Stick enough kit and multi-tenant software in one huge data centre and there is no arguing with the economies of scale that can be achieved. Megahosters like Google and Microsoft playing this game can deliver web search capability and online consumer services such as email, office and social networking tools at minimal cost per …
The are major problems with cloud!
But the Biggest one is DATA all it needs is for you NET connection to go down or for you to get into a dispute with your provider and you are cut off from business critical data , that is plain insanity.
The cloud is OK for when you need additional resouces to add to your own service , such as more webservers to provide addtional bandwidth , if you are an online retailer , during the holiday shopping period, but you NEVER EVER allow your critial data to be controlled by someone else!
Risk or cold feet
Yes, risk is an issue, but with the right risk policy and data protection plan you can choose the right provider for your services. And there you find where the cold feet come from. Internally we still have the benefit of being on premise, so every mistake is shrouded from external viewers.
Once out in the open we will have to adhere to the rules and regulations of the SAAS hoster. And if they are less strict then we need, it might cause some problems when failing.
To put it simple, if you know what you need, you can find it in the cloud, and in my experience i have not seen to many companies that know what they need.
Until now, the IT pioneers have tended to be large enterprises with big budgets. Eventually, some crumbs from their table would fall to small and medium sized businesses. The typical SME still thinks it's pretty good if they've got Sage Line 50 and an email server that's not down most of the time.
What the likes of Google, SalesForce, and the many more niche providers of multi-tenanted software are doing is turning the current situation on its head.
SMEs start with little or nothing. Moving to web based IT services provides them with things they've never had, and could never afford to provide in house. In using such services they can often end up with something superior to that which enterprise IT teams can offer with their in house services. Small business can end up with the latest and the greatest, whilst large enterprises risk falling behind.
In terms of line of business systems, the promise of the web was never to large enterprises. It has always been a promise to smaller businesses that they will finally have access to the kind of IT that only giants could previously afford.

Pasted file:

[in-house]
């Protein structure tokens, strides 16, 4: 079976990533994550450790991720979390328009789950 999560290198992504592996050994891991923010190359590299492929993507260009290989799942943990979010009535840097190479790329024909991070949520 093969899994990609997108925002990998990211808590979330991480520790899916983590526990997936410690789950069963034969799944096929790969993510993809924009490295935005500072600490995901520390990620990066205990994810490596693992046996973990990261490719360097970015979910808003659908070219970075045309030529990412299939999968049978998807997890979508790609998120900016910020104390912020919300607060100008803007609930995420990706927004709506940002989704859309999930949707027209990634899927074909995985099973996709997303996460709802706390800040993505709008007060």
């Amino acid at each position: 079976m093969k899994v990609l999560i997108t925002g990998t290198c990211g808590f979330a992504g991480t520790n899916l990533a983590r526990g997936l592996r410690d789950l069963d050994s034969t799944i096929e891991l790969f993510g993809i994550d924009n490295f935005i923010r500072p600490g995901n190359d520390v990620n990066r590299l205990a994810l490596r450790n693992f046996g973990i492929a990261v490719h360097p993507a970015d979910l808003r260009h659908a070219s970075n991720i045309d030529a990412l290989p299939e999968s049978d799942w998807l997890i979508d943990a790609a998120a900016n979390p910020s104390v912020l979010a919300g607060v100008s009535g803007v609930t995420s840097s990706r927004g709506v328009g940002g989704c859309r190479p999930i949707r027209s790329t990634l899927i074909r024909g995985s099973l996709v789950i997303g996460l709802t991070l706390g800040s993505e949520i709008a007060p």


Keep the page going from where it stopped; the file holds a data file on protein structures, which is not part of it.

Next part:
For big business it is quite possible that moving their stuff to a third party service provider would not even save any money. Much in the same way as large companies run their own fleet of company cars, it will probably be cheaper for them to keep running their own IT services, albeit moving them to new and more efficient infrastructure.
What should scare big business is that for the first time many smaller companies are able to get access to cutting edge IT, enabling them to punch well above their weight. Up until now David has had a pea shooter. Now that he's been given a sling and some stones, he's much better equipped to go after Goliath.
Rather than re-typing it ...
Let's move all our...
... accounts data into the cloud, where we don't control it.
... forthcoming strategy and business plan into the cloud, where we don't control it.
... data to a place that available to any authority that happens to ask for without even needing to present a warrant.
On balance. No.
cloudy docs: great for website bug sheets and copy documents. Wouldn't want to store anything important there.
Who can you trust?
The problem is who can you trust? With CloudSstorage for instance, very prominent companies have kicked off services. Companies like EMC and Sun. But then they pull the service. Where does that leave you?
Then you got the retail behmoth Amazon. No signs of their S3 service being dropped but then there are questions concerning how reliable they really are after a few high profile outages last year.
Moving up the food chain though, lots of Cloud services are here to stay. Email (gmail, hotmail, yahoo mail) , CRM (Salesforce, SugarCRM), Webhosting (too many to quote).
Its difficult to spot exactly what applications commerically succeed and dont on Clouds. To me at least, the pattern isnt clear.